To the U.N.
Editor: The military confrontation escalating in the Middle East should be exclusively the responsibility of the United Nations.
Congress should intervene and direct our government to make this transition now and bring home our military men and women.
For the long run, only a United Nations effort can avert disaster. Are American parents prepared to have their sons and daughters kill thousands of civilian Iraqis? I am not willing to allow that to happen.
Editor: The decline of the Soviet menace does not mean the United States should drastically cut its defense budget. The current crisis in the Middle East, as a case in point, shows that the United States must have a military second to none, in both quality and quantity, to meet threats to our national interest anywhere around the world.
Iraq has a war machine that is large, battle-tested and in possession of some of the world's most sophisticated weapons, including T-72 tanks, MiG-25 fighters, Mi-24 helicopters, and SCUD-B ballistic missiles. Unfortunately, Iraq is not the only volatile Third World country with sophisticated weapons.
Countries as dangerous as Iran, North Korea, Libya and Afghanistan have, or are, developing ballistic missiles. Dozens of countries have advanced anti-ship missiles. Aircraft such as the MiG-29, as advanced as some in our own Air Force, are working their way into Third World inventories.
Unfortunately many liberals in Congress, including Tom McMillen, D-4th, believe that now is the time to slash our defenses. Mr. McMillen, for instance, has voted against the deployment of the Strategic Defense Initiative, the B-2 bomber, chemical weapons, anti-satellite weapons, and the MX rail garrison program. Furthermore, he voted for a $32.8-billion cut in defense spending. Given the instability of the post-Cold War world, such a politically obvious voting trend is a short-sighted prescription for disaster.
Congress needs to realize that the new era that we are entering will be a dangerous journey. There are many countries around the world that despise America and all it stands for, who are armed to the teeth and foolishly prepared to use their weapons to satisfy their ideological and economic objectives. If Representative McMillen does not recognizes this, then the voters should elect someone who does.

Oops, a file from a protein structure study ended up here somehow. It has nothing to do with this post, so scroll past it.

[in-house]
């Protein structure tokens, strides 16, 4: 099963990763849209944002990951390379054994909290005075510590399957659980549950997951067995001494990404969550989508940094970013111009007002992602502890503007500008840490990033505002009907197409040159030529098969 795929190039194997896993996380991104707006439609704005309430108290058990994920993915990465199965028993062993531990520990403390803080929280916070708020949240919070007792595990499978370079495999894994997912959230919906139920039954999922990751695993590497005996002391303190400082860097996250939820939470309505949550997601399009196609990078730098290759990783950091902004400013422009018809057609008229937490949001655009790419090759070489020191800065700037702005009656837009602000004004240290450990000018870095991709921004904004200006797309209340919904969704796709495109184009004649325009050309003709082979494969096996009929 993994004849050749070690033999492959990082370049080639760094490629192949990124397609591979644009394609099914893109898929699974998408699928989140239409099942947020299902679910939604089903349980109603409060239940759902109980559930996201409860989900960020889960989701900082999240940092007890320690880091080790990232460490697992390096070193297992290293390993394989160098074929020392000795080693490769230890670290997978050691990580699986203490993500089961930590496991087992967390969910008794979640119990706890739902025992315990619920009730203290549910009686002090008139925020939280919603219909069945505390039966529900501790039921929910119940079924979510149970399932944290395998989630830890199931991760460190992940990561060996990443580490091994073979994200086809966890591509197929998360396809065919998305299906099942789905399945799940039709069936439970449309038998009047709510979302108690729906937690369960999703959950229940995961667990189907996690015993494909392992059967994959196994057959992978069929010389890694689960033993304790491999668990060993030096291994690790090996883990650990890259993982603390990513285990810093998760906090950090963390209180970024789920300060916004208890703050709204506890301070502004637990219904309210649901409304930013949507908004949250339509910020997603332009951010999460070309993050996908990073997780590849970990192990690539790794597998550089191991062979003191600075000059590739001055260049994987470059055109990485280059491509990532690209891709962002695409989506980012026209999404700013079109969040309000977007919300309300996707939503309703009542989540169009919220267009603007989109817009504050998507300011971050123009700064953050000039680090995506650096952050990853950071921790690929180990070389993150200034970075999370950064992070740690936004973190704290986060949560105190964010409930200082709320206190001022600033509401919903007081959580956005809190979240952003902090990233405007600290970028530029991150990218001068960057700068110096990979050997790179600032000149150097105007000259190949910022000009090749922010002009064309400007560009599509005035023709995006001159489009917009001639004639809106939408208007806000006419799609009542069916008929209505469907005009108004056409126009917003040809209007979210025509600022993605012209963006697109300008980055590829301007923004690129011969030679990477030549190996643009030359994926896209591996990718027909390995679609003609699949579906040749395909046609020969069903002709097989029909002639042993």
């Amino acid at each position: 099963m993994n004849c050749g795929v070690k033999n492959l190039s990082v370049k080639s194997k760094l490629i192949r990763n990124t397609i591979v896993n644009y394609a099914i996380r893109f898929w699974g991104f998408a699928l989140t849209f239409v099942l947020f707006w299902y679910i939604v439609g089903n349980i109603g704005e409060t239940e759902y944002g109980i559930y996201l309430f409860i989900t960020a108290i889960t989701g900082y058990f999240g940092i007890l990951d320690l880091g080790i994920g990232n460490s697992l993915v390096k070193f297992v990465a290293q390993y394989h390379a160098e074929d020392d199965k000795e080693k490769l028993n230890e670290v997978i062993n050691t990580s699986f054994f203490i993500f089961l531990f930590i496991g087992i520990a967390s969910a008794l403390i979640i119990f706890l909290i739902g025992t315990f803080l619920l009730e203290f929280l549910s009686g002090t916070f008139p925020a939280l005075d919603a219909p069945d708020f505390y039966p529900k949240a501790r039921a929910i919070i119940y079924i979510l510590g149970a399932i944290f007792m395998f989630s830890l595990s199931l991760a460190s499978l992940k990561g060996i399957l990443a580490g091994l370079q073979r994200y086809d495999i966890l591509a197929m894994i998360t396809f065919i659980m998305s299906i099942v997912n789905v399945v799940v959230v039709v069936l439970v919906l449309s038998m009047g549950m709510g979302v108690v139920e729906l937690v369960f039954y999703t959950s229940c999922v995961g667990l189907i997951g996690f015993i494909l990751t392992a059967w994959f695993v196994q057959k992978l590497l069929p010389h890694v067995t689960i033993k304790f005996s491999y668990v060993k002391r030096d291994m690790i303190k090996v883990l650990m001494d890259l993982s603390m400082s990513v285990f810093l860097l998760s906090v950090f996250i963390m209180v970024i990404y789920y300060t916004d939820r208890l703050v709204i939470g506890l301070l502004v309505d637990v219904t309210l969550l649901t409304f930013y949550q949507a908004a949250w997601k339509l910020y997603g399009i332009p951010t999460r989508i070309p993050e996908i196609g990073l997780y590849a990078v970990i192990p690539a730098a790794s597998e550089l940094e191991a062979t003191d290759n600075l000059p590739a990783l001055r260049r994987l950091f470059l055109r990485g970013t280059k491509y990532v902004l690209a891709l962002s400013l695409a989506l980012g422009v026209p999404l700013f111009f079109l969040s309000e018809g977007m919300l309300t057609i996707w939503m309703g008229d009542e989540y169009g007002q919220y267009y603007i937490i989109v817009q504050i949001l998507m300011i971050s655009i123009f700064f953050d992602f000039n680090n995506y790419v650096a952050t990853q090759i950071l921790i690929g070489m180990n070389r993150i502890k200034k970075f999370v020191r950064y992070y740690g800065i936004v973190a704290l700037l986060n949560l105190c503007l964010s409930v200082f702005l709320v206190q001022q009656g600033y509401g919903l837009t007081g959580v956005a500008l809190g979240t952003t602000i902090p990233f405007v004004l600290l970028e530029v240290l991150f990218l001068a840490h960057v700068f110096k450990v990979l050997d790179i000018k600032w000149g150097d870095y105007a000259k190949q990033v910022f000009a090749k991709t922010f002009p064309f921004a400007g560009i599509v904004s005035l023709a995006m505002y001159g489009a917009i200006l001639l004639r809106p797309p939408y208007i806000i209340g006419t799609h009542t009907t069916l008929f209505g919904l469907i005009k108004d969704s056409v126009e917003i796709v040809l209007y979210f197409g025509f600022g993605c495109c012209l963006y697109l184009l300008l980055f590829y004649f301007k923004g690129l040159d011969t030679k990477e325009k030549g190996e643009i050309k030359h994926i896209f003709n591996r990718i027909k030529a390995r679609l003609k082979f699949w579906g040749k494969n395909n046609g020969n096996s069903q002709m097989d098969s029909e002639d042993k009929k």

Donald E. Jamison.
Not Legal Activism
Editor: I find your editorial of Sept. 22, ''Disaster-In-Waiting,'' astonishing.
You refer to the decision of the Maryland Court of Appeals as ''a regrettable display of judicial activism.'' Yet you go on to acknowledge that ''the court may be correct from a legal standpoint,'' and that the decision was ''framed by constitutional dictums rather than economic realities.'' Is this what you mean by ''judicial activism''?
It is perfectly possible for someone to agree with you -- as I do -- that these property tax limits are unwise and self-defeating, from a policy point of view. I would vote against such a cap in a referendum. My guess is that some of the judges on the Court of Appeals may vote the same way when they enter the polling booths in November.
But just how is the court supposed to approach these cases in your view? Is the court supposed to decide that these caps are a bad idea, and therefore rule that the referendum is illegal or unconstitutional? If the court concludes that, ''from a legal standpoint,'' the questions are required to be submitted to the voters, should they blind their eyes to the ''legal'' issues and simply substitute their own ideas of what is good or bad policy?
Given your general views on the role of the Supreme Court, I am not surprised that you favor the notion that judges should substitute their own economic and social judgment for the wishes of the legislature or the people. But I am astonished that you would label the court's refusal to do so as ''regrettable judicial activism.'' Am I missing something?
W. Shepherdson Abell.
Don't Pinch 'em
Editor: As executive director of AFSCME Council 92, representing Maryland state employees, I am in strong disagreement with the writer of a recent letter published by The Sun entitled, "Getting Tough." The letter suggests that not only should an employee testing positive for drugs be fired immediately, regardless of the circumstances, but that he or she should also be subjected to criminal charges.
AFSCME would agree that anyone caught selling drugs in the work place should not only be fired but also prosecuted. However, there is a big difference between this situation and an employee with an excellent work record and many productive years of state service who tested positive but was not involved in the illegal sale of drugs.